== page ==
This first Monday after Thanksgiving was a snow day for schools in Chicagoland. There are few things as happy as waking up in the morning to the news that all your responsibilities and homework have been wiped out for the day. It’s as if the whole Creation exhales in a big sigh of relief.
Ironically, the rest of December will be quite un-snow-day-ish for both students and working adults of all ages! Although most plants and animals start to hunker down this time of year, we humans tend to work overtime and schedule exams. No wonder we often feel stressed as the holidays approach.
There are good things to look forward to, however. After the exams are taken and the year-end numbers are inevitably crunched, we get a Christmas Break! A season of rest is coming for us! For many of us, this also means coming home for Christmas — which can be a whole different sort of stress than that brought on by academic and business deadlines.
In a novel I read recently, a middle-aged man arrives home after a long business trip.
His children had made a large banner to hang up on the garage door that read:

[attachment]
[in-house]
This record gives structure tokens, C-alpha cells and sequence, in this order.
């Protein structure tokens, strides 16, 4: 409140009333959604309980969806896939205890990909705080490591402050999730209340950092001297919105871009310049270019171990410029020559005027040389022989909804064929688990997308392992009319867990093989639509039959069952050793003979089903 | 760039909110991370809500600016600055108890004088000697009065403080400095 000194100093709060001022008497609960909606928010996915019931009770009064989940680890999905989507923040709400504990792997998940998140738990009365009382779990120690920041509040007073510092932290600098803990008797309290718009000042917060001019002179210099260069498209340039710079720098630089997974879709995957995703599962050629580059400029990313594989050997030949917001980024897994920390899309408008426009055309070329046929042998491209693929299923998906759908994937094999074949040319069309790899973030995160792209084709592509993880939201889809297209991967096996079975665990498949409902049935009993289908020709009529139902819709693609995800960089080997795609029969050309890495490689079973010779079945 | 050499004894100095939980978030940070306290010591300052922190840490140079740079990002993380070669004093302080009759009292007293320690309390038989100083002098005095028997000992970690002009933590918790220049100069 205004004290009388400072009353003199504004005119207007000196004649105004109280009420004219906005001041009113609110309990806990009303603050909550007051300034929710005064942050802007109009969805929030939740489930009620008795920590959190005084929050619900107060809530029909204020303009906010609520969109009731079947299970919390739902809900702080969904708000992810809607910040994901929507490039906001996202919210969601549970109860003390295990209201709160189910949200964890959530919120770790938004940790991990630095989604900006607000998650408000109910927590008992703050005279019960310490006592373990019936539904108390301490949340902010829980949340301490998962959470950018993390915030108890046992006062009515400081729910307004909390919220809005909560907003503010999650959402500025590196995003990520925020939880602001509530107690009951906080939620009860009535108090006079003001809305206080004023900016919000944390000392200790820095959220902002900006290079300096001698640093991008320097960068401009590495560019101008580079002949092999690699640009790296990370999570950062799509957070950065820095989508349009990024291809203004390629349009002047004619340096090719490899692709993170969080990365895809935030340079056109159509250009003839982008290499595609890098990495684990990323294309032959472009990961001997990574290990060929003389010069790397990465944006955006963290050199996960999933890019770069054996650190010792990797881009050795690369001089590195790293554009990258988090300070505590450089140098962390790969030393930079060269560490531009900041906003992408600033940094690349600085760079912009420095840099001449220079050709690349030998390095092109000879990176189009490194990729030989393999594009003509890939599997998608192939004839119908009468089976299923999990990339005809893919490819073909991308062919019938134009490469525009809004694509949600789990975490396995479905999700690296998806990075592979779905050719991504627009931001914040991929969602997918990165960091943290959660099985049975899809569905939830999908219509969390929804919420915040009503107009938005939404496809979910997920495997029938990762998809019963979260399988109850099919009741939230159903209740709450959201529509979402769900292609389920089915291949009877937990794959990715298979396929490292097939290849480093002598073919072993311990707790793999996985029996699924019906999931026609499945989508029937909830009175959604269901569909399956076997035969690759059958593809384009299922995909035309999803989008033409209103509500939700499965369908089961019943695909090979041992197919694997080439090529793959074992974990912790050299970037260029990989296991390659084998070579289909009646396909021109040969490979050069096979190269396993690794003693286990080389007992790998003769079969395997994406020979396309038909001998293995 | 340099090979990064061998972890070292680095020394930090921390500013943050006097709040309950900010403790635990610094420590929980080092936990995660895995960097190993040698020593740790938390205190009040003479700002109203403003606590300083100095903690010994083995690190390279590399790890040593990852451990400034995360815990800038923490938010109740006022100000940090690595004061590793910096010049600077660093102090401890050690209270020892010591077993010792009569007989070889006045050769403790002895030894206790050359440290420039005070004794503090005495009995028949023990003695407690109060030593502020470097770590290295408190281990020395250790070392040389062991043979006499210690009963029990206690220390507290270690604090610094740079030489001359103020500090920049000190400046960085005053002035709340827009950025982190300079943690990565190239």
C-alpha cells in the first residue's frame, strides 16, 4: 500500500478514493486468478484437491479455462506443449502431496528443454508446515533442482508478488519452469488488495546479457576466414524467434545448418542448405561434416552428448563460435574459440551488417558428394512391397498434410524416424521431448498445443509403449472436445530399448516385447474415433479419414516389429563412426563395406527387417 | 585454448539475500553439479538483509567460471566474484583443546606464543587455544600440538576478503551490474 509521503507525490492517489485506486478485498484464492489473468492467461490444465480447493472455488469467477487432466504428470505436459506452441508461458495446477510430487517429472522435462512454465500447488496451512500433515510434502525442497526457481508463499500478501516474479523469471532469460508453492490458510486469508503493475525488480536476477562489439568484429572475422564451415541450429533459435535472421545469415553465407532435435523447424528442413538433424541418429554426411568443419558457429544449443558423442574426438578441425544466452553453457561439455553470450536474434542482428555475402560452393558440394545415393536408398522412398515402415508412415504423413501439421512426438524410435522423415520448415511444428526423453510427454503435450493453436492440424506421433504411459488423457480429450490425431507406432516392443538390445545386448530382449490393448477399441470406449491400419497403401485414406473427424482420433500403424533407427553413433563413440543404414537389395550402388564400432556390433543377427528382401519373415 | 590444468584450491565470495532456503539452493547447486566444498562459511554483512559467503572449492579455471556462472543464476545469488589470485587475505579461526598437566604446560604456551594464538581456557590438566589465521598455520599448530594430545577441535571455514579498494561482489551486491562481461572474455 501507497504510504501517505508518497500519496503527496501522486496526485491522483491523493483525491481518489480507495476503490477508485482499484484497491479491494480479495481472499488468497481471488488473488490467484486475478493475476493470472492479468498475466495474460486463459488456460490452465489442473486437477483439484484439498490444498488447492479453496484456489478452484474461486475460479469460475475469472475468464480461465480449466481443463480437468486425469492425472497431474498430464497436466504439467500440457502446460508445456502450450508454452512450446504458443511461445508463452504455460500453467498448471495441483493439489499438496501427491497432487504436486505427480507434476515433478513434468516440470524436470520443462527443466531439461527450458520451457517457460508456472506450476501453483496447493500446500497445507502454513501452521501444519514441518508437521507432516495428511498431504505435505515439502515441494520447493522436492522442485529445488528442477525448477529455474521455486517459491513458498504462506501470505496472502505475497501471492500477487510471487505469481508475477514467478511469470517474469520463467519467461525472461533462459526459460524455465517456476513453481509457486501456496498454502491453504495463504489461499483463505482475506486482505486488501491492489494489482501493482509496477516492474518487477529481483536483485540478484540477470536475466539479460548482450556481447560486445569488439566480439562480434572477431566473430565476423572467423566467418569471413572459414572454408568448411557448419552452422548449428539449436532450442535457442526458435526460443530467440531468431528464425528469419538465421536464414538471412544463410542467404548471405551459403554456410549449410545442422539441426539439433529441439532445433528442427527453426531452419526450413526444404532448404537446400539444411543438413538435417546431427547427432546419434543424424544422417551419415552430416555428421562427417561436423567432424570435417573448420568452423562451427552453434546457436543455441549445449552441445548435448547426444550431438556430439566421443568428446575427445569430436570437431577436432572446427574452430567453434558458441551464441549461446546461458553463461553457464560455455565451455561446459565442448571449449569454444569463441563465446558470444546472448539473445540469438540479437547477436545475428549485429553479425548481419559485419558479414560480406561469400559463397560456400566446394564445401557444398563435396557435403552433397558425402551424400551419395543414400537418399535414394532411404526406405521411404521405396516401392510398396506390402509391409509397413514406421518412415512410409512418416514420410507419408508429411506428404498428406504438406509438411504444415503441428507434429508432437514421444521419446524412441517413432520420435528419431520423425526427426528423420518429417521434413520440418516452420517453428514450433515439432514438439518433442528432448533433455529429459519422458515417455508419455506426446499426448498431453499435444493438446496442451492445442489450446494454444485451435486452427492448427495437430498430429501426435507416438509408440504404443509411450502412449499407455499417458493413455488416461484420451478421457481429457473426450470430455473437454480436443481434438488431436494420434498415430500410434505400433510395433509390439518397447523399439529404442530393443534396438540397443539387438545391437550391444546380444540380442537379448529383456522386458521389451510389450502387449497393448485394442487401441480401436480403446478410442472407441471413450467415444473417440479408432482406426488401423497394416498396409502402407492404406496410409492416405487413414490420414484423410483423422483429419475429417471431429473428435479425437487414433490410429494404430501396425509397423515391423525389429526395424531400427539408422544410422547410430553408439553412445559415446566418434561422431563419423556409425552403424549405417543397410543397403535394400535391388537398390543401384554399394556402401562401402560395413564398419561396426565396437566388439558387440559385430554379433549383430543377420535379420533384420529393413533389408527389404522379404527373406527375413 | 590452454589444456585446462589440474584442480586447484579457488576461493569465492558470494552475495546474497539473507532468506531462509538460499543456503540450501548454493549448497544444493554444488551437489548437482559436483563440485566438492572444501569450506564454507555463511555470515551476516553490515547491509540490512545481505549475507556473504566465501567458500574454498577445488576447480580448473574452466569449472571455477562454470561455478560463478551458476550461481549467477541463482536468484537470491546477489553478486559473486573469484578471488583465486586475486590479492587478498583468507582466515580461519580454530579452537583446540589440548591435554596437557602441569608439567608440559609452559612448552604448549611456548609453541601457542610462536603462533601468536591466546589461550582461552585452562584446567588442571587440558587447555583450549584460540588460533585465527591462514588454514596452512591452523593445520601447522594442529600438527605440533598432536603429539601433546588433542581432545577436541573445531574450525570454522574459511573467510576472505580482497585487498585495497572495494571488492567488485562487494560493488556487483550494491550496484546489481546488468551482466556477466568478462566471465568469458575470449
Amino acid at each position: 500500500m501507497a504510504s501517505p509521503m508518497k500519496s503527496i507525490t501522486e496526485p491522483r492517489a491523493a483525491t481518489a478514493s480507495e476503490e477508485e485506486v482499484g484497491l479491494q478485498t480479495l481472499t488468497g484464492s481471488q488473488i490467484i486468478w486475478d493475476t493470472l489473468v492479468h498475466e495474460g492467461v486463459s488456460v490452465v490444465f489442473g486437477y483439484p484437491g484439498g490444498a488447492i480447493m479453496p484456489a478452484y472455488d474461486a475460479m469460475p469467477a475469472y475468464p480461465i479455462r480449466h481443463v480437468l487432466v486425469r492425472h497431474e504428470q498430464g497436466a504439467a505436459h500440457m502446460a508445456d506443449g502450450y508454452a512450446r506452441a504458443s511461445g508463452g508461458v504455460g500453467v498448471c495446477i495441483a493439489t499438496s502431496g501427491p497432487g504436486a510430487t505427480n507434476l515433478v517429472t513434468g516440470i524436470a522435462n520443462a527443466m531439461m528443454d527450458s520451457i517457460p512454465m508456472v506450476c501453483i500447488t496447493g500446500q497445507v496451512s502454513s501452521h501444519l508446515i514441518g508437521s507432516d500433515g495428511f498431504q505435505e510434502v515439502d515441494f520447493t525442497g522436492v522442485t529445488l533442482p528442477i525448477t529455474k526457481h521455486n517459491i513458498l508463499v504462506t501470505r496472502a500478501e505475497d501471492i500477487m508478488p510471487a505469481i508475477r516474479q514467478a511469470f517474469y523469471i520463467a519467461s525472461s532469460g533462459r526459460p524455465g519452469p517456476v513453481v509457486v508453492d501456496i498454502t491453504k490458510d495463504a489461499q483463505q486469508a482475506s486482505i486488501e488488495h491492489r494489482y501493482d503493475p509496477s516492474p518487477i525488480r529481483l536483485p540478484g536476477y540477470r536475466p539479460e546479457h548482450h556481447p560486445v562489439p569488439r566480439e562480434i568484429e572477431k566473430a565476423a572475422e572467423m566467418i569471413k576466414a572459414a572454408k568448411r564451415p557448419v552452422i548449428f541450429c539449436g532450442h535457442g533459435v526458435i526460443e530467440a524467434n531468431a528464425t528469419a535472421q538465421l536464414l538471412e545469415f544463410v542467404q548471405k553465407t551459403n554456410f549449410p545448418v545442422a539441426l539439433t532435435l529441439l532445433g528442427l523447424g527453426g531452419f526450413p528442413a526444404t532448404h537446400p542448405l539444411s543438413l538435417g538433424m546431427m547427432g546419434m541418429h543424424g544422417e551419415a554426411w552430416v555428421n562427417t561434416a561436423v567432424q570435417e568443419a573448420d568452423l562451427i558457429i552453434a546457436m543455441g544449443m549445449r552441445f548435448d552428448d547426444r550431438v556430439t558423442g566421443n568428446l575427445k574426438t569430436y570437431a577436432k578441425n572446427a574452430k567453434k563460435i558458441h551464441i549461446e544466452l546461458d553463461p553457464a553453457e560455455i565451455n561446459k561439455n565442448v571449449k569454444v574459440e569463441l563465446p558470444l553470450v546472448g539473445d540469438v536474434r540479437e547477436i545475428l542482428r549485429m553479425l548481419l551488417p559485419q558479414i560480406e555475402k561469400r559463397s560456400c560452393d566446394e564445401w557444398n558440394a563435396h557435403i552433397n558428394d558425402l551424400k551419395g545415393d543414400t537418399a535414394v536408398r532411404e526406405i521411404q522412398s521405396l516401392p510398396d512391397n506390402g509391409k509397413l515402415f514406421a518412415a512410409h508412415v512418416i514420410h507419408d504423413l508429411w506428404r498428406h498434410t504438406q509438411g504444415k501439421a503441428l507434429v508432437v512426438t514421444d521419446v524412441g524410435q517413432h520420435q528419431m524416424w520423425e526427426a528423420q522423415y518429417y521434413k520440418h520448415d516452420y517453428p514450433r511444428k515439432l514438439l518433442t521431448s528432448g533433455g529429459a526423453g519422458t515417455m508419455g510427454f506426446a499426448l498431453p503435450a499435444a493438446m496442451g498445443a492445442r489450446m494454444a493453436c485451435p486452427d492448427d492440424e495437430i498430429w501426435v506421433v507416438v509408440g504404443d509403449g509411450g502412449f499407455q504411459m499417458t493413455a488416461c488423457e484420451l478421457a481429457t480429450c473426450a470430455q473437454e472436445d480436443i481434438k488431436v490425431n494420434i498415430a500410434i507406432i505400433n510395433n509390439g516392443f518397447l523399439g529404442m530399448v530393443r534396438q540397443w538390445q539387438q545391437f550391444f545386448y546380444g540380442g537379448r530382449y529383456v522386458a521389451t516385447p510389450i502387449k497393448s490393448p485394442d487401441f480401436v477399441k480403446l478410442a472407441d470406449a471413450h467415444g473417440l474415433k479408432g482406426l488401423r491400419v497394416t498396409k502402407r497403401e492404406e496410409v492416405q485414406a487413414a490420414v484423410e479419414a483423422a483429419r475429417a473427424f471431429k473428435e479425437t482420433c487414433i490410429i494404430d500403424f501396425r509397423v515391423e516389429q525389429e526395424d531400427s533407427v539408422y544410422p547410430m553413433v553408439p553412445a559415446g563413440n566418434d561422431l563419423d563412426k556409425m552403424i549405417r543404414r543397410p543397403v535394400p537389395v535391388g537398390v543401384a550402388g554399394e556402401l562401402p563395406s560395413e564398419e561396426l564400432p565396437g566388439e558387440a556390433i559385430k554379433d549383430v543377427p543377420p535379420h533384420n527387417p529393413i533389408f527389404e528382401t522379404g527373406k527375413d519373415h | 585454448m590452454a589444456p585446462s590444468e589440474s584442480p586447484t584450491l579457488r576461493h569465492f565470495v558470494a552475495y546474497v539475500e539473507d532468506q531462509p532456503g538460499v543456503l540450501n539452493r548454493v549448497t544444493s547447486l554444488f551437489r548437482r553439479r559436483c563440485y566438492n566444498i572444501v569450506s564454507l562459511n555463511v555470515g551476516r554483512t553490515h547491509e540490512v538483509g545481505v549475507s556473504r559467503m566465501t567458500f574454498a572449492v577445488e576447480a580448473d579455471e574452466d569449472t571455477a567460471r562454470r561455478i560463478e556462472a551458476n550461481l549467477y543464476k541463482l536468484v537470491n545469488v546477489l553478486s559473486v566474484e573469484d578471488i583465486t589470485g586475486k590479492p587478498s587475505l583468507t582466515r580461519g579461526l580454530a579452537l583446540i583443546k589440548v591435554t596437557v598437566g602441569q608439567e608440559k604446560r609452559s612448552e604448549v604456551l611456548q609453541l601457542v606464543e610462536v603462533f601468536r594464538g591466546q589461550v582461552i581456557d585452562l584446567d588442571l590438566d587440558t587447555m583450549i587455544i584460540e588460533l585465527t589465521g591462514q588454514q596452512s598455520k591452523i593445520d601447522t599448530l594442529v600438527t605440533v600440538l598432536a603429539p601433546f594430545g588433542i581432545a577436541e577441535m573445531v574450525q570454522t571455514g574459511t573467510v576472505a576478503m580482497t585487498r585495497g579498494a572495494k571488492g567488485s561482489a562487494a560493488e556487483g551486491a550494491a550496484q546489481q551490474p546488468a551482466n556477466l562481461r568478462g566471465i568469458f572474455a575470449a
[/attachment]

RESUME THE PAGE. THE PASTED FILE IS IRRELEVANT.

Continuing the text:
“Welcome Hone.” This is not a typo. His kids spelled “Home” with an “n” by mistake.
This slight misspelling is symbolic of a deeper reality: no matter how good your home and family are, when you gather at a “home” for the holidays, something will surely be slightly off. The more mature and older you get, the more aware you become of the things that are amiss in life.
But don’t let this truth discourage you, please! Instead, my encouragement to you is to embrace your home, your family, and your people for what they are: Good but flawed. They are your “hone.” Part of your calling for the Christmas season is to be aware that your people are not 100% perfect, but you can still be 100% thankful for the good things that God brings you through them. The same holds true for your school or your work. And your church! The same even holds true for yourself.
Jesus understood this about us. Our flaws and sins were what motivated his journey from heaven to earth. Jesus’ desire to bring us home to God (proper spelling!) is the reason behind the Incarnation and the reason why celebrate Christmas.
Psalm 23 ends with some beautiful phrases about God “preparing a table for us” and the possibility that we “will dwell in the house of the Lord forever.” God’s final goal is to gather us around a heavenly family table where the joy, good company, and love will never end. I pray you get some glimpses of that heavenly table through the lens of holiday gatherings and worship services in the coming weeks. We can be grateful that our “hone” is pointing us toward home!
God’s Blessings to you!
- Pastor Gregg